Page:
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Aiming to capture over 22,000 tons of CO2 over the next 25 years, the project also involves the creation of a forest school, wildflower meadows and more than nine miles of public footpaths. The Daily Express helped plant some of the first of the 270,000 trees needed. A one-year-old oak sapling, descended from the mighty trees on nearby ancient woodland, is one of 30,000 being planted this month at Blenheim Palace, Oxfordshire.

There, the new woodlands will take root on 150 hectares of sprawling grounds – and comprise 28 different, deliberately diverse species.

The Express has called for spaces to be given back to nature across the country as part of our Green Britain Needs You campaign.

Rachel Furness-Smith, Blenheim’s head of estates, said regenerating arable land by planting new trees would help improve biodiversity.

“It’s being done across swathes of farmland, which have historically produced wonderful yields and have been managed exceedingly well,” she said.

“But I think there has always been talk that we need to potentially change some of the way we farm to help improve the biodiversity of our land, reduce soil erosion and encourage native species back into the area.”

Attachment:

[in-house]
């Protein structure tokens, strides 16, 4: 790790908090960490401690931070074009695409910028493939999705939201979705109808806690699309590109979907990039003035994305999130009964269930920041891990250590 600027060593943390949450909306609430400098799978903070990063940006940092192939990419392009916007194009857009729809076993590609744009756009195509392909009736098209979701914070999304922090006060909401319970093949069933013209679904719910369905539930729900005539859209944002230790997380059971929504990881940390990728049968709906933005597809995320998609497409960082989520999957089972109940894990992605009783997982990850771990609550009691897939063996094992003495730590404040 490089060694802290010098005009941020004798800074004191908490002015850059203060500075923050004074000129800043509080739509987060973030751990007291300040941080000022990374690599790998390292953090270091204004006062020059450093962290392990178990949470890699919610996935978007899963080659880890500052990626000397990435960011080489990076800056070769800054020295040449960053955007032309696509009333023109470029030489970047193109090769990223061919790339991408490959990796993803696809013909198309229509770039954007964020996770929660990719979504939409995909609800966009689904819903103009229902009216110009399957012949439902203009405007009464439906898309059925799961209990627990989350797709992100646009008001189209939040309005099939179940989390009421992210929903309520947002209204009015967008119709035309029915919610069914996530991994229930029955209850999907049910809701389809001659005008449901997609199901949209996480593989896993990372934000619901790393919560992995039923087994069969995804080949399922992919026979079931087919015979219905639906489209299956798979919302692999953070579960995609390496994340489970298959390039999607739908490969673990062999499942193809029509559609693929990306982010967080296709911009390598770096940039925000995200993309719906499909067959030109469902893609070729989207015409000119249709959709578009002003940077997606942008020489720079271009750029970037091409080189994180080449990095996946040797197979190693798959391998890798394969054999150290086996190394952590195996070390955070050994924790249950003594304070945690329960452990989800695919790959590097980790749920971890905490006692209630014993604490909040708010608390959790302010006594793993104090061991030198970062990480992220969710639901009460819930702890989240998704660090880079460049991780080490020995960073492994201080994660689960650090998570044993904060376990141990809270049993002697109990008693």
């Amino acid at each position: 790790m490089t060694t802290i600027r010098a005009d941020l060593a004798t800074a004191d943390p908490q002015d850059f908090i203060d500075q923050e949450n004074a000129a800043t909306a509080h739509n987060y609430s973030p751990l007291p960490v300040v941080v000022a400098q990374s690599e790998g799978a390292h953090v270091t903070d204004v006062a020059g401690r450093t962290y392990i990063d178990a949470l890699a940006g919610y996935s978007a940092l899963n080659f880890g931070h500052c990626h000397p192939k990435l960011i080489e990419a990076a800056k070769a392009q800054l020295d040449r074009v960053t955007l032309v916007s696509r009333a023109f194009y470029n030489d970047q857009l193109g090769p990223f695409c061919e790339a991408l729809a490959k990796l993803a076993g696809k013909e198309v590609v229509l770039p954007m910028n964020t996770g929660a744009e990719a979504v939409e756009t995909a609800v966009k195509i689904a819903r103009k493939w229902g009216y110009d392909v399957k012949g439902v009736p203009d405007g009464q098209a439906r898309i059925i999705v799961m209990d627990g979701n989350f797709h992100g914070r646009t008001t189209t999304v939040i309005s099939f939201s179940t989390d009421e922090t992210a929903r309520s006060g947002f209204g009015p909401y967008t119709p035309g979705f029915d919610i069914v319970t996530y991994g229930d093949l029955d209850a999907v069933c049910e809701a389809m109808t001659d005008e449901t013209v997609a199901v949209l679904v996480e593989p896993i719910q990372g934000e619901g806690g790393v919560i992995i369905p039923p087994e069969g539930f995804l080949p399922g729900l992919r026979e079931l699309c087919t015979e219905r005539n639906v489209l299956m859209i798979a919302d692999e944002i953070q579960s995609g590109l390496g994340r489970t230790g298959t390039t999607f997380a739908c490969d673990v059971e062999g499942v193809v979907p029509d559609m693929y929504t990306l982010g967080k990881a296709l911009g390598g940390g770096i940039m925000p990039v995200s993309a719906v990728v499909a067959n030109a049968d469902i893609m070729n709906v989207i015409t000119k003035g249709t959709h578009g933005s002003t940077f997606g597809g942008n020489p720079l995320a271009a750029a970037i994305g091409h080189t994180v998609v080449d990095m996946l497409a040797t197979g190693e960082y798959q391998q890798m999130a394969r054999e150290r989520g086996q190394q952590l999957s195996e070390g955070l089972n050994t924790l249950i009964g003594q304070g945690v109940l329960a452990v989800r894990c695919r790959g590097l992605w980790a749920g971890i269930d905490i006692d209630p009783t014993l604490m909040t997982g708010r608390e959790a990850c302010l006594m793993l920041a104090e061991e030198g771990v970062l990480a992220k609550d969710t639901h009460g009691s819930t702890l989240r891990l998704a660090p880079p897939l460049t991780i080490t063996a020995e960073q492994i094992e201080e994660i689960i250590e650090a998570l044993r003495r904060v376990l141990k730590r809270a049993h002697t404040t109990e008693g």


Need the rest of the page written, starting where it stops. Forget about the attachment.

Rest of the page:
Rachel hopes the project, in partnership with construction firm Morgan Sindall, will connect local communities with the natural environment.

Nathan Fall, former banker turned forester at Nicholsons, told how the types of new trees for planting were selected with climate change in mind.

He said: “We’re looking at what’s growing two or three degrees south from here, like France, continental Europe and the southern coast of Britain.

“We’re bringing up species from there in the form of sycamore. And hornbeam is not the tree that you find a lot around here, you find it a lot in Kent, and along the south coast, we’re putting a lot of that into the mix. But we are also using species that have been here for a long, long time.”

It is the first tree planting ordered by the Forest Canopy Foundation ‑ a collaboration of private sector forestry firms who have joined forces to increase woodland creation in England.

Not-for-profit Grown in Britain will carry out regular independent auditing of the scheme to measure its natural capital gains, including cleaner air and water, as well as richer soil.

The total area of woodland in the UK is estimated to be 3.23 million hectares, some 13 percent of all land.

Nathan believes the Blenheim project could set a template “for a much wider push on woodland creation” in England, adding: “We need to get landowners willing and able to surrender land, knowing that they’re making a good long-term decision.”

Visits to woodlands save £141million on costs associated with mental health illnesses in England, the Government said last week.

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